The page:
It might seem strange to breed turkeys for appearance alone, given their popularity on the dinner table. But the Royal Palm, with its arresting black and white plumage, is raised mainly for exhibition purposes.
These turkeys are smaller than the ones raised for consumption. As a result, they’re better fliers than most of their domesticated cousins.
Broad Breasted White
The Broad Breasted White turkey is one of the easiest breeds to obtain, being available in most developed nations worldwide. Although they’re more vulnerable to illnesses than some breeds and can’t breed without insemination, they’re a profitable choice for farmers.
A cross-breed between Broad Breasted Whites and Royal Palms, these are distinguished by their delectable flavor and diminutive size. During their lifespans, Midget White turkeys are calm in demeanor and particularly skilled at jumping.
When Should You Buy a Fresh Turkey?
A good rule of thumb is to buy fresh meat as soon as possible before you intend to cook it off. This rule is especially pertinent when you apply it to fresh poultry.
You should buy a whole turkey no more than two days before cooking it if you’ve opted for a fresh bird. That doesn’t give you much of a window, which is why many chefs prefer to buy frozen turkeys.
Around the holidays, supermarkets and specialty grocery stores are inundated with shipments of “fresh” turkeys. The problem is, it’s hard for consumers to be sure exactly when the birds were slaughtered.
Fresh turkeys will usually be marked with a “sell by” or “best by” date. These can be useful guidelines, but they might not tell the whole story. It’s better to cook the meat off as soon as possible after you take it home.
One caveat: You can buy yourself more time by procuring the fresh turkey directly from the farm where it was slaughtered. When you buy directly from the source, you’ll have up to 10 days to cook the turkey before it starts to show signs of spoilage.
Do Frozen Turkeys Have Brown or Black Spots?
Sometimes. But this phenomenon is rare with frozen turkeys. As we pointed out, domesticated turkeys are usually white, which gives them a more palatable appearance after plucking.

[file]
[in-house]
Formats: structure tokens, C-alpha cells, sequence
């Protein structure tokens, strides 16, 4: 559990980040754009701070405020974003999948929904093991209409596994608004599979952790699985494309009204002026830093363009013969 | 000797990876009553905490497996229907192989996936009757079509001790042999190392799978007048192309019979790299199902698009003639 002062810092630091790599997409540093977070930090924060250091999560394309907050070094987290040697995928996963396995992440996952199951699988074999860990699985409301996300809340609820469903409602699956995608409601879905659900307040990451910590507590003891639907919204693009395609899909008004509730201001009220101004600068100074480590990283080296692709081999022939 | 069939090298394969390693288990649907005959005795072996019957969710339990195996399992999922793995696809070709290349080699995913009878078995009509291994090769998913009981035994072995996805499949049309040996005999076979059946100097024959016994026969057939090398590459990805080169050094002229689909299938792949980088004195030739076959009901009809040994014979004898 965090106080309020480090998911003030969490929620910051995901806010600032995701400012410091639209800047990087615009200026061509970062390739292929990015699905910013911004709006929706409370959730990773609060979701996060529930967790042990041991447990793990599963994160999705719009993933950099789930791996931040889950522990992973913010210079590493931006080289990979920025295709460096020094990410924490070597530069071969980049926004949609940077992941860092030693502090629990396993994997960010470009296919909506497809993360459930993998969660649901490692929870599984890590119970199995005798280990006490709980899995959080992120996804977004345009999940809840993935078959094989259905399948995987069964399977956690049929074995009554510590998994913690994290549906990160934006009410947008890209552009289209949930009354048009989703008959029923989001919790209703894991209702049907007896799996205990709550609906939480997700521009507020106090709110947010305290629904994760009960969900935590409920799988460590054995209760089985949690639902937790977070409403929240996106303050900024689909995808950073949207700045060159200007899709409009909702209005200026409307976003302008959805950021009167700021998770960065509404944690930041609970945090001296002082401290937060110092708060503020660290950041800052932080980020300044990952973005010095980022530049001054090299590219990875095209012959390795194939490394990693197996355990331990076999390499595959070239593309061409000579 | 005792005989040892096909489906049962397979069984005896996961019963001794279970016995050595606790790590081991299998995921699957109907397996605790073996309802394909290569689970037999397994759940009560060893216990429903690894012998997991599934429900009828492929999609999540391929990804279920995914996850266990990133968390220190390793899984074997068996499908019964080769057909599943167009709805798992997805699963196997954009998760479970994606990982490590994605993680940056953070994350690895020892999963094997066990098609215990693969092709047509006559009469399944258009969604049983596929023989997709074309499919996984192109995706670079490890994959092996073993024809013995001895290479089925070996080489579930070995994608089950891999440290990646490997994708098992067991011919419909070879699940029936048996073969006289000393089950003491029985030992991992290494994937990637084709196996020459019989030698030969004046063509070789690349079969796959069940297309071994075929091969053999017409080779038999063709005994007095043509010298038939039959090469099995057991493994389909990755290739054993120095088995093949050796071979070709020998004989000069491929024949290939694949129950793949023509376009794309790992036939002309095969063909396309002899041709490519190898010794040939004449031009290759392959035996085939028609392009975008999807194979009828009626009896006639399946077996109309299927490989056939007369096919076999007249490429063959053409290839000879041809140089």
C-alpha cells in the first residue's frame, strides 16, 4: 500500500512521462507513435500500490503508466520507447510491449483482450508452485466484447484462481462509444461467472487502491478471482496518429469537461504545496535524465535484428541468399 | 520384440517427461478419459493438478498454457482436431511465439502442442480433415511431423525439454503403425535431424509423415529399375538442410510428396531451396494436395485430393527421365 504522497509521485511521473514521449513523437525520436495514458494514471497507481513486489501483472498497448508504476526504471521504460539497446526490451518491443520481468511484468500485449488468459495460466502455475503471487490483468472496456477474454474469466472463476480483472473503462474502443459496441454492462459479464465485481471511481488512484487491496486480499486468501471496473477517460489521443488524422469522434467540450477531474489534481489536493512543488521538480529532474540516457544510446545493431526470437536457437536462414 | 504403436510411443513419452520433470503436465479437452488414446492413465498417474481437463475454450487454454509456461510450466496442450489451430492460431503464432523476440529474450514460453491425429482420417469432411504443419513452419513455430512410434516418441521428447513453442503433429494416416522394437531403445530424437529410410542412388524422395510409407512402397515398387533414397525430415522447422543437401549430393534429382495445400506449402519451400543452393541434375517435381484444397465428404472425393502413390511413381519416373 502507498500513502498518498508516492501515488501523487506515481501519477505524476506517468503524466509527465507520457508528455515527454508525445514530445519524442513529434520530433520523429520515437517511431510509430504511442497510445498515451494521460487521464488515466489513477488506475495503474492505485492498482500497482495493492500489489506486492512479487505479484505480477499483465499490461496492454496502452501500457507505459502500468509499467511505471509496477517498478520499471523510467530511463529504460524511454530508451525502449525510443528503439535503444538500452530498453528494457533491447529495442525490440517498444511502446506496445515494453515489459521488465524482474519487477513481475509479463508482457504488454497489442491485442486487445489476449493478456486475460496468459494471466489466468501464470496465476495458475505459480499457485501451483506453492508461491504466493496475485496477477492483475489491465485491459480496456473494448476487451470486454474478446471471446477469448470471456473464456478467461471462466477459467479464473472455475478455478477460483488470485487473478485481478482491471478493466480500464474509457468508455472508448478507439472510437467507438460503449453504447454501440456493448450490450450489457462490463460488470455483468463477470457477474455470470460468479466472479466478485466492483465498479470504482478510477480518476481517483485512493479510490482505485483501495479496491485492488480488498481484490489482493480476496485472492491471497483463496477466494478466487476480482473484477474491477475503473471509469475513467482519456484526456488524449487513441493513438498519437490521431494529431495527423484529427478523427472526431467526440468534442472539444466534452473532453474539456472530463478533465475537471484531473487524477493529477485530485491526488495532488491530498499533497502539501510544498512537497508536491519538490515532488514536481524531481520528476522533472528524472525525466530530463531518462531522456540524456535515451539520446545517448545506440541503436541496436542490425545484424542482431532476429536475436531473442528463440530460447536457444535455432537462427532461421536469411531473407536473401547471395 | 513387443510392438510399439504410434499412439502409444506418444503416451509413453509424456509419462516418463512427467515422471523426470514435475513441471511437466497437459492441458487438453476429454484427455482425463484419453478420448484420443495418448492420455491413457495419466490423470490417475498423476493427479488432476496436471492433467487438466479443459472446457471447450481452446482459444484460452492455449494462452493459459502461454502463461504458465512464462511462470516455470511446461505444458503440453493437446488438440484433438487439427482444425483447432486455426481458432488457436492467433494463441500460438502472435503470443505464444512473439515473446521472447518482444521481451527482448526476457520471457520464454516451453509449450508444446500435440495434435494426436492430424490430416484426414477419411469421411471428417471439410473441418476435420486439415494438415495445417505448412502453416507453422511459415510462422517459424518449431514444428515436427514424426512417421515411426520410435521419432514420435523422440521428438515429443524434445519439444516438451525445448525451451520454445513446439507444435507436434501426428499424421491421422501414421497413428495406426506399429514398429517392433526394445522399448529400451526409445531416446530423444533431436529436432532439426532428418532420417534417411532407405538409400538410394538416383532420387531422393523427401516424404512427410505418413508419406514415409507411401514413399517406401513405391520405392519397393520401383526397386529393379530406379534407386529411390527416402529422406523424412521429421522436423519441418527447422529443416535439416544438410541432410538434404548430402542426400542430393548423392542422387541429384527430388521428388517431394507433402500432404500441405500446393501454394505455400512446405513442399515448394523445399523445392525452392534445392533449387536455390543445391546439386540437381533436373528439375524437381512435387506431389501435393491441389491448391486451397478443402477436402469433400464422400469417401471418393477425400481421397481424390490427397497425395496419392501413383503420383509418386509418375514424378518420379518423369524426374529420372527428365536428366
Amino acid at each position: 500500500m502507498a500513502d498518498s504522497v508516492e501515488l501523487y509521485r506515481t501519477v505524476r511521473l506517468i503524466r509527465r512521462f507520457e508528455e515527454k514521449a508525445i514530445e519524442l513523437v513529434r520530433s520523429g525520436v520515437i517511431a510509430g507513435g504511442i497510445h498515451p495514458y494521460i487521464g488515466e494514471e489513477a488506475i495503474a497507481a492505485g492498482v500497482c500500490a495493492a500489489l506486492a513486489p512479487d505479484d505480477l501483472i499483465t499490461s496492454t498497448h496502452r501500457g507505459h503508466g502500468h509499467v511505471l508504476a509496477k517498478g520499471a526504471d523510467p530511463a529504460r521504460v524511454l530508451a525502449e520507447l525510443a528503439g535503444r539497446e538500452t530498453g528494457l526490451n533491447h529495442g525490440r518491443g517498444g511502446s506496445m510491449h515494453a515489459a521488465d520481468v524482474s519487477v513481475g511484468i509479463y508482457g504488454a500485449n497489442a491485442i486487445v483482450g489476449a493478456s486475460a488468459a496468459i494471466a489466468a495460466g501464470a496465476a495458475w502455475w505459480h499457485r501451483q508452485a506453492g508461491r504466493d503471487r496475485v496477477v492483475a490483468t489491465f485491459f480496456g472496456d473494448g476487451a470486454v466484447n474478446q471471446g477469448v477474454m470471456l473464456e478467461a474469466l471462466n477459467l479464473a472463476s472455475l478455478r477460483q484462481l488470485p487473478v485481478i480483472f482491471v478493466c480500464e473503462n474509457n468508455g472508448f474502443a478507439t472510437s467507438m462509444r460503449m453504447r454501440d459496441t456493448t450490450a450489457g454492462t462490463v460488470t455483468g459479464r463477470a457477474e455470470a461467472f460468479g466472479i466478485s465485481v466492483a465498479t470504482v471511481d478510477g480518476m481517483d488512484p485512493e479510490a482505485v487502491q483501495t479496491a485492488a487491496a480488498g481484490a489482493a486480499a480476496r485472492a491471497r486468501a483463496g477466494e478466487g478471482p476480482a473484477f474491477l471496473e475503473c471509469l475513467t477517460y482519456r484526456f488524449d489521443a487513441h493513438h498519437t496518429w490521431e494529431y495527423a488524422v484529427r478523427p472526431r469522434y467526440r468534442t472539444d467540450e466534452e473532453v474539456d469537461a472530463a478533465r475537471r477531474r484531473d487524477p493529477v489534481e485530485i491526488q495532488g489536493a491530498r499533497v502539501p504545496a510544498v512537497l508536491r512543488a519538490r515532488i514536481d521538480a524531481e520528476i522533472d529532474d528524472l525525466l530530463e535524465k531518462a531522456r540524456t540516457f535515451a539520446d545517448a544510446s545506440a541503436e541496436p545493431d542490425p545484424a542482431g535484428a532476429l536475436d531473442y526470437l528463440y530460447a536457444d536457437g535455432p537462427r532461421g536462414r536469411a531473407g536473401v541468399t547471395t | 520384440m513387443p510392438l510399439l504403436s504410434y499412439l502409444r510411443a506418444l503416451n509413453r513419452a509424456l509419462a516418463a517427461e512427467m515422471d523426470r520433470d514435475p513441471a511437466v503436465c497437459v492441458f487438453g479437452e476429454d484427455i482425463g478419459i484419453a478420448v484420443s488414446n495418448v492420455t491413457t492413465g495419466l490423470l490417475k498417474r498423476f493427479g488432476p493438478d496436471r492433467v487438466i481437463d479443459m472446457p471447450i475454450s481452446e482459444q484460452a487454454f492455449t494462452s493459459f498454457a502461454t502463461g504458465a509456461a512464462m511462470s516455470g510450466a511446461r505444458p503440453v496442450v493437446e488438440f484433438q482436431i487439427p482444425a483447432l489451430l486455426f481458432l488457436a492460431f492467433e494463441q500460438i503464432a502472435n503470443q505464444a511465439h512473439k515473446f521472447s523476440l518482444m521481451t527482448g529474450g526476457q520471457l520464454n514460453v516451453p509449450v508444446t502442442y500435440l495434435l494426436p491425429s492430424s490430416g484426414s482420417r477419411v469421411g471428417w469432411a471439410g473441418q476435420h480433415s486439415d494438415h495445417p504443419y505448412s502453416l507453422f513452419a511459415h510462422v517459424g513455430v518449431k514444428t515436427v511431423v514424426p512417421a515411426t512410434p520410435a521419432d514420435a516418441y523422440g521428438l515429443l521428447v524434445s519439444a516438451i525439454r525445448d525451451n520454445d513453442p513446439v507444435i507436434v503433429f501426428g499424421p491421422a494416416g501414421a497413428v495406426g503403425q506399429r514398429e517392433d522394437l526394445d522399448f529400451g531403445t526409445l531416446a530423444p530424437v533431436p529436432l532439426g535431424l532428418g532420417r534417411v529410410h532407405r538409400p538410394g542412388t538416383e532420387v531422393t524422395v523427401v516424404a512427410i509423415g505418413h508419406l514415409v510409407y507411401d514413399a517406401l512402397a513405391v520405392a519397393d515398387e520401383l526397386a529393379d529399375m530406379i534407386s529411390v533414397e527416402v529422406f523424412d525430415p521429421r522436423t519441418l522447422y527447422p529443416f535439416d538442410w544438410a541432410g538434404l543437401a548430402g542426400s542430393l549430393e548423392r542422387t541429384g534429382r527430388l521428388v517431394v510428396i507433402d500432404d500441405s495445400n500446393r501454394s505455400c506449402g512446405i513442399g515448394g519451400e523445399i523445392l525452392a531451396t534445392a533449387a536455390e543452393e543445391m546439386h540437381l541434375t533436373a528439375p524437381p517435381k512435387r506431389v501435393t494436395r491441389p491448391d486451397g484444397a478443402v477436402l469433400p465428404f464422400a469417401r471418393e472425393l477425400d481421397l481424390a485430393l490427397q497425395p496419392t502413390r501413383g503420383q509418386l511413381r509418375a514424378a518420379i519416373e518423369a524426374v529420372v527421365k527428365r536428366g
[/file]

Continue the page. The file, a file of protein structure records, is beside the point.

If you do notice that your turkey has brown or black spots on it after thawing, there’s no need to worry. The pigmentation will be just as harmless if the meat was frozen.
How To Tell if Turkey is Bad
Now that you know that this discoloration is not a sign of spoilage, what are the signs you can watch for to determine whether the turkey has gone bad?
Timing is the most important factor. If the turkey hangs around in the fridge for too long, it’s bound to have outlasted its freshness. Cooking off the turkey within two days will cut down on the risk of spoilage.
Similar rules apply if you’ve thawed a frozen turkey. Once the meat is fully defrosted, you have two days before you should cook or refreeze it. Remember that if you thaw a turkey in cold water or the microwave, you need to cook it immediately.
If you’re wondering whether the turkey you bought is still fresh, smell it first. Most of the time, you’ll be able to tell when poultry has gone bad just by giving it a good sniff. This is true of all meat products, but bad poultry has a particularly foul scent.
Once the meat has passed the smell test, run your finger along the surface of the turkey skin. It should feel slightly moist, but not overly sticky or slimy.
Aside from the dark spots, the turkey skin should be pale peach to pink in color. Any greenish or graying patches indicate that the meat has been hanging around too long. Spots of blue, green, or white are clear signs that mold has begun to grow on the flesh.
If you notice any of these signs, it’s too late to save the turkey. While it’s disappointing to discard a whole bird, the last thing you want is to get sick as a result of consuming spoiled meat.
The Bottom Line
Since we usually don’t see the turkey until it’s been plucked and prepared for our consumption, it’s easy to forget that it was once a living creature with rich plumage. Once you remember that, you can rest assured that the spots on the skin are no big deal.
Best of luck, and happy grilling!
Hi there! I’m Darren Wayland, your BBQHost. My love of great barbecue inspired me to curate this site as a resource for all my like-minded fellow pitmasters out there. When I’m not researching and learning all I can about the latest tips and techniques, you can find me at the grill—that is, if you can spot me at all through the clouds of sweet-smelling smoke. And since you asked, yes, that probably is barbecue sauce on my face. Welcome to the party!